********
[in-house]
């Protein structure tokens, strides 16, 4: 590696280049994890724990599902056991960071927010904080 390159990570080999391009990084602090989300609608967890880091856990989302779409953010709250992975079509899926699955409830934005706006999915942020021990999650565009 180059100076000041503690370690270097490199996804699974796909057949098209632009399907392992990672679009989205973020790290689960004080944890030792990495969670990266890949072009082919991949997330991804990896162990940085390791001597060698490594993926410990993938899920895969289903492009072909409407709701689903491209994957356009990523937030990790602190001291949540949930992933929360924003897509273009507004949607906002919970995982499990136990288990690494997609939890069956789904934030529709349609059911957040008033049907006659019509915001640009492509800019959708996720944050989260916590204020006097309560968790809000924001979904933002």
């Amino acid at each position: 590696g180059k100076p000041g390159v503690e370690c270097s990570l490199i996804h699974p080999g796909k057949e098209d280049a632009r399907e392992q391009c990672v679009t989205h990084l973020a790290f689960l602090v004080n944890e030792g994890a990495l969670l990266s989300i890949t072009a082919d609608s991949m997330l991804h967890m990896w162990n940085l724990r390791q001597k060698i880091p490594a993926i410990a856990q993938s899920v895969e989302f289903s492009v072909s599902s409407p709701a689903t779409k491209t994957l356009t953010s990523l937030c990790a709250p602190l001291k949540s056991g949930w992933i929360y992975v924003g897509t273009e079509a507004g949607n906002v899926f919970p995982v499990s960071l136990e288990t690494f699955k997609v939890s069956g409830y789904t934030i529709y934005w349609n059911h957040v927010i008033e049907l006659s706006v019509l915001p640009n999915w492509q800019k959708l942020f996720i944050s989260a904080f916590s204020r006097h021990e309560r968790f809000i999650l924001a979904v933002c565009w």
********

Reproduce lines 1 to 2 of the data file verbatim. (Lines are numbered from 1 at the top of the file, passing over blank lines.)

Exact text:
[in-house]
């Protein structure tokens, strides 16, 4: 590696280049994890724990599902056991960071927010904080 390159990570080999391009990084602090989300609608967890880091856990989302779409953010709250992975079509899926699955409830934005706006999915942020021990999650565009 180059100076000041503690370690270097490199996804699974796909057949098209632009399907392992990672679009989205973020790290689960004080944890030792990495969670990266890949072009082919991949997330991804990896162990940085390791001597060698490594993926410990993938899920895969289903492009072909409407709701689903491209994957356009990523937030990790602190001291949540949930992933929360924003897509273009507004949607906002919970995982499990136990288990690494997609939890069956789904934030529709349609059911957040008033049907006659019509915001640009492509800019959708996720944050989260916590204020006097309560968790809000924001979904933002």